It’s now confirmed that another print promotional tool has survived the electronic technology revolution. I’m talking about calendars. Whether it’s a wall calendar, wallet or magnetic cards or even desk or pocket planners, people still use print calendars. Undoubtedly, as an advertising tool, calendars still help you get the job done…every day of the year.
In a study just published by Promotional Products Association International (PPAI), Calendar Usage In The Workplace, and a companion study, Calendar Usage In U.S. Households, the surprising news is that 79% of homes and 78% of businesses still have at least one printed calendar. In similar research done in 1981, the percentage was 98%. But considering the technological strides we’ve made in the past 30 years, calendar usage in homes and business is amazingly popular.
Of the businesses surveyed (62% of which had less than $500,000 per year in sales), the office wall (64%) and common areas (32%) are the prime locations for the calendar. The office desk calendar is mentioned by 38% of respondents and the day planner by 24%. The average home has 3.12 wall calendars and the average office has 2.10 wall calendars. By contrast, in 1981 the numbers were 3.98 and 2.56, not much higher.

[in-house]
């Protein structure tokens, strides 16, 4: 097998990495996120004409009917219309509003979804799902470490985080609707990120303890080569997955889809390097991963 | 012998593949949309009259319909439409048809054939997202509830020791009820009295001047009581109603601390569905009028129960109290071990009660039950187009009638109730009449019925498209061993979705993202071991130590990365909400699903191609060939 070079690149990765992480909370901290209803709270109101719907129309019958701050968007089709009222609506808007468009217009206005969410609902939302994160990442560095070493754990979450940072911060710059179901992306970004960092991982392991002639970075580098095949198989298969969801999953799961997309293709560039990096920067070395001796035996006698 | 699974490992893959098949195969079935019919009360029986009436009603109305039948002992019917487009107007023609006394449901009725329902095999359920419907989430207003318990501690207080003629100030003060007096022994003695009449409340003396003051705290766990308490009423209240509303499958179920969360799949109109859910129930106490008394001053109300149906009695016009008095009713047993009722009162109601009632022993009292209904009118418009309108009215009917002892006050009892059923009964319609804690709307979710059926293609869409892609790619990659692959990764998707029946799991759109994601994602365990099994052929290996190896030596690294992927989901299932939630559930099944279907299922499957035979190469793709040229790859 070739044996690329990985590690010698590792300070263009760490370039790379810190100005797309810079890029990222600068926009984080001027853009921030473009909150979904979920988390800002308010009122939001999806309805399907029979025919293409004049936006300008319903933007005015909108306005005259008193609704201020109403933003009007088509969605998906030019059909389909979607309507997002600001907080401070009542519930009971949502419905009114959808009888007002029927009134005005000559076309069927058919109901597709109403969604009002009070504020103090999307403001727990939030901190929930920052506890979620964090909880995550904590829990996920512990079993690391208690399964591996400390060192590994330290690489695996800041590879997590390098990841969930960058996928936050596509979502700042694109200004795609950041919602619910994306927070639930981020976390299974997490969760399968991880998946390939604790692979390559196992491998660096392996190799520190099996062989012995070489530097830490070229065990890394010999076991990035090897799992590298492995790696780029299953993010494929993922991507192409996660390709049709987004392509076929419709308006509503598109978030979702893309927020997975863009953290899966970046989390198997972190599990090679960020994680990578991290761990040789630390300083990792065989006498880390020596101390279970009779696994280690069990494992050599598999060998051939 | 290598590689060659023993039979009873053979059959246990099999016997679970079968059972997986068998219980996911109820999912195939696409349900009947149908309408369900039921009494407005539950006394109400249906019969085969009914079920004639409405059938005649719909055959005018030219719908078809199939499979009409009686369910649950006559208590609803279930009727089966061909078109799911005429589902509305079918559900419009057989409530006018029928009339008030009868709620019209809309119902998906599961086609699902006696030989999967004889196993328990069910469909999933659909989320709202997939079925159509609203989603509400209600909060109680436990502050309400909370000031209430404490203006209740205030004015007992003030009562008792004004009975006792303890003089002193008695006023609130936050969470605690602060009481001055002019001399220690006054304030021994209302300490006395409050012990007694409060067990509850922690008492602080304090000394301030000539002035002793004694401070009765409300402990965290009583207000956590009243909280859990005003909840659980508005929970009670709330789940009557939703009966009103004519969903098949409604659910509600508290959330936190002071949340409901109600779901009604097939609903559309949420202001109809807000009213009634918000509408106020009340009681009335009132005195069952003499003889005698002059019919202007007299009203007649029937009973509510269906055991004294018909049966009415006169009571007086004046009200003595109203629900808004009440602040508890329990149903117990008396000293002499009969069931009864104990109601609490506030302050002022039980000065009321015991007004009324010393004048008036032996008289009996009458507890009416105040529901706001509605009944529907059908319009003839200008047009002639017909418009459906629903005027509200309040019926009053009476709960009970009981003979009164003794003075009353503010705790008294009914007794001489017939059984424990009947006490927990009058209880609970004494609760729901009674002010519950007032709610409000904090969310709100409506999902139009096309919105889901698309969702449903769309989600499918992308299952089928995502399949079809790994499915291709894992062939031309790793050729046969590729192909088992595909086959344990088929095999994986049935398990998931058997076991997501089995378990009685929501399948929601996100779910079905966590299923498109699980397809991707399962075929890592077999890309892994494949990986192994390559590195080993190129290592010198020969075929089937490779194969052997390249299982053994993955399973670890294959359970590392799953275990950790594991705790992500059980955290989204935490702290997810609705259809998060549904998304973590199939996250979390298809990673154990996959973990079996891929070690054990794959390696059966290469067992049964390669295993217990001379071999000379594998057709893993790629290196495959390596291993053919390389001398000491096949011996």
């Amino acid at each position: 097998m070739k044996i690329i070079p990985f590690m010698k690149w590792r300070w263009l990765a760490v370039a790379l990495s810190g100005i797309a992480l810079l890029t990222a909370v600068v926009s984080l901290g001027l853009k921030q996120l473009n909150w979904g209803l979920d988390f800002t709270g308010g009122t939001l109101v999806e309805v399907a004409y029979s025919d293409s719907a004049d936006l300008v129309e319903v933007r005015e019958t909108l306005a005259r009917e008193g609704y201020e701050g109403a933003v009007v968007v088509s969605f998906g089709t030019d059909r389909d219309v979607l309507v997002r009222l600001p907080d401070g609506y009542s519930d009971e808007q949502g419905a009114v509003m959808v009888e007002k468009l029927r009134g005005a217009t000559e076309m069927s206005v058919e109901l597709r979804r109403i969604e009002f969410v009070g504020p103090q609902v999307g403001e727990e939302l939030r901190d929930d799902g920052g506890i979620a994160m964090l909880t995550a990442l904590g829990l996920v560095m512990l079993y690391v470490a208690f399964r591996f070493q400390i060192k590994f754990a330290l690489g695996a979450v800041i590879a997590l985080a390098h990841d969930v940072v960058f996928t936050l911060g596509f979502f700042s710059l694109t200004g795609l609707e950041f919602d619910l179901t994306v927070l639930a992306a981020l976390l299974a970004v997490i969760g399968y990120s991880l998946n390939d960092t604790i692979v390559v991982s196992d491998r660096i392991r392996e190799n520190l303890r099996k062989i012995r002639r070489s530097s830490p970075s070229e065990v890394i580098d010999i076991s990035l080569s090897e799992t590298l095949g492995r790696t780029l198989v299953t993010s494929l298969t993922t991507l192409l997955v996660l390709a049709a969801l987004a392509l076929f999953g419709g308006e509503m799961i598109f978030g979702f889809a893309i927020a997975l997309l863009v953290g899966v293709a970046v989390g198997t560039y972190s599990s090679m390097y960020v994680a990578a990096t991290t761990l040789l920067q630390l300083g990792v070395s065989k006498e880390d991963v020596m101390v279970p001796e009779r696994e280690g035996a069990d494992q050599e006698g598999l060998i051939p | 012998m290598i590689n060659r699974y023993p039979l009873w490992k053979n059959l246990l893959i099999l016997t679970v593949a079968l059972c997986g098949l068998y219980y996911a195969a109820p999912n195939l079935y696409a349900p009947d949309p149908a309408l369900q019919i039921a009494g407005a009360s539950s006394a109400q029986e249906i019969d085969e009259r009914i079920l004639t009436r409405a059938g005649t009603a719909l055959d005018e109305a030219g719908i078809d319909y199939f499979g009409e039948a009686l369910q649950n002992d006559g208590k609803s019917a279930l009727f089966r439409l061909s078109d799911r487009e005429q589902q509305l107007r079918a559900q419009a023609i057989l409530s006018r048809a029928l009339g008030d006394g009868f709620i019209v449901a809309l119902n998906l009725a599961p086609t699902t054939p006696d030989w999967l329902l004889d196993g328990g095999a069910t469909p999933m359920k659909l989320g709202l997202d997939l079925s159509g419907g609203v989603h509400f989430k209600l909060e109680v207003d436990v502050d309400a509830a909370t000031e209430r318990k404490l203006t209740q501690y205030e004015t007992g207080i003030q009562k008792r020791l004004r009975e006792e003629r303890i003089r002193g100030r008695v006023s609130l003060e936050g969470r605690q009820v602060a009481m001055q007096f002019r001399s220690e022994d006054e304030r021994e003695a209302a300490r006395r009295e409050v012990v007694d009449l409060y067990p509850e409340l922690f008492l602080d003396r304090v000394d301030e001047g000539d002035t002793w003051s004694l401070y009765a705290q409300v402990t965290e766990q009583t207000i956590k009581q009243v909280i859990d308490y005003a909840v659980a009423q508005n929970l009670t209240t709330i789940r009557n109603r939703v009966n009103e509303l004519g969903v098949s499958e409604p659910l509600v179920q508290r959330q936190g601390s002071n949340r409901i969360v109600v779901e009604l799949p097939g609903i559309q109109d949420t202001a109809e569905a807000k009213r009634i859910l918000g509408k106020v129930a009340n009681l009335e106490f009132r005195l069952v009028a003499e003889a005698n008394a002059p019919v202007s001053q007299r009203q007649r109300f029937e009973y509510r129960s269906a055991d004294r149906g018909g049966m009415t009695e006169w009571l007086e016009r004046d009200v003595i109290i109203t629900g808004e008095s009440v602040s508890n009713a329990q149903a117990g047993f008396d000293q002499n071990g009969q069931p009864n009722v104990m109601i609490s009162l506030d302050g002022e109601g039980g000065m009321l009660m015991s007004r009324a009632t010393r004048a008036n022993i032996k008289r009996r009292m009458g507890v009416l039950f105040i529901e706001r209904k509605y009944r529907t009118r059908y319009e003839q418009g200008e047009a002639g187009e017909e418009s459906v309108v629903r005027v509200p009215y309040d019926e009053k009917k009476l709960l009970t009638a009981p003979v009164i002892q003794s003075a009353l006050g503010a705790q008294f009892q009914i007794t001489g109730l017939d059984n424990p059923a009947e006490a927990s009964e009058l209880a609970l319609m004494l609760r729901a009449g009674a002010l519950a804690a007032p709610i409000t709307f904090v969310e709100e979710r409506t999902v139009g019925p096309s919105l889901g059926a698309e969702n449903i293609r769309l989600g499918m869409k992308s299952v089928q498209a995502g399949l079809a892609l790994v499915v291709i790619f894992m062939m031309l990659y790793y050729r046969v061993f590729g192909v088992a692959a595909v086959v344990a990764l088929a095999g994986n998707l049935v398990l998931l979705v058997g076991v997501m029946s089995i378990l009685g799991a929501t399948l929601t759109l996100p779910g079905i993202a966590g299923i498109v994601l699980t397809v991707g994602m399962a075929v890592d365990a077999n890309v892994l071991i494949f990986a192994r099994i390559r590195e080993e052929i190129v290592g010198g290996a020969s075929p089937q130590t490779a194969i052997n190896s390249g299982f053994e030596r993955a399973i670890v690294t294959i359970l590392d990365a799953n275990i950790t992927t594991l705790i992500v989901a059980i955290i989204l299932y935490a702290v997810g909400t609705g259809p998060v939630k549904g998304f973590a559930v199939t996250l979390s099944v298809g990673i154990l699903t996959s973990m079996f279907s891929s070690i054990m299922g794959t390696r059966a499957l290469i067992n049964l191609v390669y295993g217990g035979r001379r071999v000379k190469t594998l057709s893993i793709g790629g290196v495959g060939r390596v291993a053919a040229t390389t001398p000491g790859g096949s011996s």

Okay, so people still put calendars on their walls, but to what extent are PDAs, cell-phone calendars, Outlook calendars, the Google calendar and other electronic gadgets replacing printed calendars? The answer is somewhat surprising.
For 67% of businesses, the primary calendar people use is print, with the wall calendar the most popular, followed by the desk calendar.
Yes, people do use calendars on their computers, but not as much as you might expect. Here’s the full breakdown on how people in the study use calendars. (They could choose more than one method.)
- 48% wall calendar
- 40% computer calendar
- 34% desk calendar
- 29% day planner
- 34% cell-phone calendar (but 46% never use their cell-phone calendar and only 23% use it daily)
- 5% magnetic calendar
- 4% “other” calendars
Still, how effective are calendars as an advertising medium? Just because people use them, do they want to see an insurance agent’s name on the one they use? What are the benefits you might get from handing out a free calendar? I’ll report in my next blog post.
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